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Achieving energy efficiency with modern school construction

One of the considerations given with the new construction currently under way in our schools is the importance of balancing indoor air quality with energy efficiency.

Indoor air quality affects not only the health of students and faculty, but comfort levels necessary to foster an adequate learning environment.

A challenge in balancing efficiency with comfort levels in school buildings is the required amount of outside air necessary to be brought in for optimal indoor air quality. In response, significant upgrades are being implemented to current ventilation and mechanical systems.

New, more effective air handling units use exhausted air to re-heat the incoming outside fresh air. On extremely cold days such as we have been experiencing, it requires less energy to heat the outside air coming in by using exhausted air pulled out of the building already at room temperature that helps maintain heat in the equipment warming the incoming outside air.

Another issue to factor in is temperature control. Buildings primarily composed of concrete hold a thermal mass of hot or cold, depending on outside temperatures, that is slowly released over several hours. With outside temperatures changing up to 50 degrees or more overnight in our climate, additional challenges are presented in achieving proper balance.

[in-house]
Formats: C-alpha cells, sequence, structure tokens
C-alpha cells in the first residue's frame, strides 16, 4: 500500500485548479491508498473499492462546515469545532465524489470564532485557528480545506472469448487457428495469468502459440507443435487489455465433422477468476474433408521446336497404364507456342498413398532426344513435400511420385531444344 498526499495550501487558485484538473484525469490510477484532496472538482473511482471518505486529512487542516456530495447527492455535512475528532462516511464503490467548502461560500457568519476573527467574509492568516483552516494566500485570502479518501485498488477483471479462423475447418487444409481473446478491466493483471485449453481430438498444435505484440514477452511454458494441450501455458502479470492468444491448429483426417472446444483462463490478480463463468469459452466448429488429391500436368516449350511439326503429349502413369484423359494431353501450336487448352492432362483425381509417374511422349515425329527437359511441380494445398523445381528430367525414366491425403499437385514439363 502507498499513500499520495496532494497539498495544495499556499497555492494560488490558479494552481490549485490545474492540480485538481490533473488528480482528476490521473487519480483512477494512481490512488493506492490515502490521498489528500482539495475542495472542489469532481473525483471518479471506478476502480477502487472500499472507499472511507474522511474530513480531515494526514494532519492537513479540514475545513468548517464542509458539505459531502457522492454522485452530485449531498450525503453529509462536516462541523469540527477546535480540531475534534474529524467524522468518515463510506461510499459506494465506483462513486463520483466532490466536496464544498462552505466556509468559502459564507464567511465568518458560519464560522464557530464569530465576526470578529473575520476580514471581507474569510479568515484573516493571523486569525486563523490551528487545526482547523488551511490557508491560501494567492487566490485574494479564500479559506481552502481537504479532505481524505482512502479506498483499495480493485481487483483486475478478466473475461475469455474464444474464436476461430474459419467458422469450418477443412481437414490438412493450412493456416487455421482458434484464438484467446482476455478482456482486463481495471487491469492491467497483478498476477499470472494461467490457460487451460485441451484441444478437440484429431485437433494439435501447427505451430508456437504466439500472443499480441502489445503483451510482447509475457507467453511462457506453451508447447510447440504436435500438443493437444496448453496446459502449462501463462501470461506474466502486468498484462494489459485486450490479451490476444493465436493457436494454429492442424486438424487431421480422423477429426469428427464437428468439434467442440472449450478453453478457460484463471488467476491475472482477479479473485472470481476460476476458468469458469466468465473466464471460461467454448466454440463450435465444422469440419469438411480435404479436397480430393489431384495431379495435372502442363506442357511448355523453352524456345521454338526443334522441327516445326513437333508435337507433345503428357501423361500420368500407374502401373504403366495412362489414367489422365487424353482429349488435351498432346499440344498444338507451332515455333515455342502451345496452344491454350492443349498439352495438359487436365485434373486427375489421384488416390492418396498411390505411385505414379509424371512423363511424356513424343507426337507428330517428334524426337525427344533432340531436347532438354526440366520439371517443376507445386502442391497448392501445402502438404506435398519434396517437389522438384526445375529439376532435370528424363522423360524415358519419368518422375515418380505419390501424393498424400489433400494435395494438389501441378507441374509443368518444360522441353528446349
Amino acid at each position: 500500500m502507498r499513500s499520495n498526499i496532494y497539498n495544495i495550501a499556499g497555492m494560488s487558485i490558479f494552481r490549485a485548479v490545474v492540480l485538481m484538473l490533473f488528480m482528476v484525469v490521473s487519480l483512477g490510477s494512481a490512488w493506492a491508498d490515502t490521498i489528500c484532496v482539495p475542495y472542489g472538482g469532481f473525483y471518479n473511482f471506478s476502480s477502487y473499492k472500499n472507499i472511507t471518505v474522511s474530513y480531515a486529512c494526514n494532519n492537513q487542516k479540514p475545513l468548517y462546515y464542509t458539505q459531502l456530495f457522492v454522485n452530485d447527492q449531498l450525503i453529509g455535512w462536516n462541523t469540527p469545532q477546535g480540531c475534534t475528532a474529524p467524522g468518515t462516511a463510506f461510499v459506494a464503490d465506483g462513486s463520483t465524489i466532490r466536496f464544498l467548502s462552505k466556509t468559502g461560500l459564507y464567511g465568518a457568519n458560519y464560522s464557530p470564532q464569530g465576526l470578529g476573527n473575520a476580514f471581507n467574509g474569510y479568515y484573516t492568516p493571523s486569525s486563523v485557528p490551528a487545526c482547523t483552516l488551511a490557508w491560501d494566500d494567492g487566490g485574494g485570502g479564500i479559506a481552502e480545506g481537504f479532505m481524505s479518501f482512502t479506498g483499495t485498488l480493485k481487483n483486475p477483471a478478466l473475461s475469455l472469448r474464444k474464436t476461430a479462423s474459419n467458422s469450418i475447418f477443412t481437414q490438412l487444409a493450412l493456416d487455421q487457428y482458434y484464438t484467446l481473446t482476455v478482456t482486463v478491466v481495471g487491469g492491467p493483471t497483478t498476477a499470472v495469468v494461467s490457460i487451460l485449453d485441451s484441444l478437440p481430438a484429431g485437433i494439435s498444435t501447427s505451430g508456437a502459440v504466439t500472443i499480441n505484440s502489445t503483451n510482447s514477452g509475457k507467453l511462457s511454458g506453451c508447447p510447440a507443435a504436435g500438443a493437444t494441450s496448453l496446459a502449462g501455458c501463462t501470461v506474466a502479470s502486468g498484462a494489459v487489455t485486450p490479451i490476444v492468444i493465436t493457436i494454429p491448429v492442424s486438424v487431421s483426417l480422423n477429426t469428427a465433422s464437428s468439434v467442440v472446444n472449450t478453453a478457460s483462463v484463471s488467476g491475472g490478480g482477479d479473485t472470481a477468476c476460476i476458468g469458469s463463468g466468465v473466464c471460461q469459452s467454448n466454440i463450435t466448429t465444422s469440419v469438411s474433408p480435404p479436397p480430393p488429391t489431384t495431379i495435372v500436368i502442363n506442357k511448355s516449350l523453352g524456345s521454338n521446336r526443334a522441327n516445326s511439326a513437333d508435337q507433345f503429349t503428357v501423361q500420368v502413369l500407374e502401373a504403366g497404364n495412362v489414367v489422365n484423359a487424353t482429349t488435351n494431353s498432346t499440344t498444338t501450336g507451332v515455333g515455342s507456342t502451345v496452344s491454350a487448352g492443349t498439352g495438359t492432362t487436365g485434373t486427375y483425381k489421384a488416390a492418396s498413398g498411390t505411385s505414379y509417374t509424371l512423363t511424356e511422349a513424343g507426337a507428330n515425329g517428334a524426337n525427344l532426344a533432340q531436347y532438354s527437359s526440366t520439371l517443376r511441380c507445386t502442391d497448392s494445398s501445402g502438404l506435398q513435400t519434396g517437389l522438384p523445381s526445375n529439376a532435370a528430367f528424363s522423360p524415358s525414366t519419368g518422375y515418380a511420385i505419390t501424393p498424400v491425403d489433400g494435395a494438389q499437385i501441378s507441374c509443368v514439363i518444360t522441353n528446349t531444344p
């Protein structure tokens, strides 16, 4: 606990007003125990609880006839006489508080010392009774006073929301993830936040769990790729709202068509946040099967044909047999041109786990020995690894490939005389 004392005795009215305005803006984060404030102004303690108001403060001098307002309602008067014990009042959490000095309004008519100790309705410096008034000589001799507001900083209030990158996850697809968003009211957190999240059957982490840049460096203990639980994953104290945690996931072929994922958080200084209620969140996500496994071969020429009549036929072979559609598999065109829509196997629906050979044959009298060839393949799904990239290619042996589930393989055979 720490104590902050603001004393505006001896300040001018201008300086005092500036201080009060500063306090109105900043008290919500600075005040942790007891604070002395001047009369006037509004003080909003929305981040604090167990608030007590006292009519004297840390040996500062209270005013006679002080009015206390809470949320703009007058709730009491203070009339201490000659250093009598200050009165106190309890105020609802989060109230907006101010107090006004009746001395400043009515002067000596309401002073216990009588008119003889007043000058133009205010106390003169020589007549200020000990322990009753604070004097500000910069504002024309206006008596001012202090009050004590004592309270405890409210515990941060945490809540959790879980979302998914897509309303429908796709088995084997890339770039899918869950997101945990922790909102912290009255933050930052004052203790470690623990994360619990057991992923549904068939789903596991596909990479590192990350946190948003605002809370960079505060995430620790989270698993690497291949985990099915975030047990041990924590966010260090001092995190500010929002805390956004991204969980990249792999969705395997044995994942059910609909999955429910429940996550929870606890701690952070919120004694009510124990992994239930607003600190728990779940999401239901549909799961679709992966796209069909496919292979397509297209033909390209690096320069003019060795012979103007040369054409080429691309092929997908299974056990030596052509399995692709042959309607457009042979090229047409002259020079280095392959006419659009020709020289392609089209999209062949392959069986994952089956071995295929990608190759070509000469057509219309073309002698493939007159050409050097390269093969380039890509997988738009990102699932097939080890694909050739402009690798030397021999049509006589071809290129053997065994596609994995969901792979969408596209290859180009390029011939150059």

In addition, several hundred individuals within the building and the resulting impact of their body heat, as well as heat that is lost through windows, doors and walls, all impact indoor building temperatures.

Doors left open or repeatedly opened at the start and end of the school day for several minutes in subzero weather quickly cool down hallways. To counteract this effect, new air lock entryways have been incorporated into the building plans that will trap cold air before it enters the main building.

Further energy effectiveness has been achieved with the replacement of the original school boilers installed in 1965 offering approximately 75 percent efficiency with new, 99 percent efficient boilers.

This means a difference of 25 percent heat loss versus a 1 percent heat loss through exhaust.

Other improvements have been achieved with the addition of increased roof insulation, insulating exterior walls and replacement of old, inefficient exterior windows and doors.

Energy proficient lighting, motion detectors to turn lights off in unoccupied areas and variable speed drives on most motors operating air handlers and heating pumps, as well as the installation of energy efficient water heaters are all examples of some of the efforts that have been implemented to maximize efficiencies resulting in overall, long term cost savings.

Our district is very fortunate to have the modern upgrades that will benefit the school district and community for years to come.

(Mark Mortenson is director of buildings and grounds for the Pequot Lakes School District.)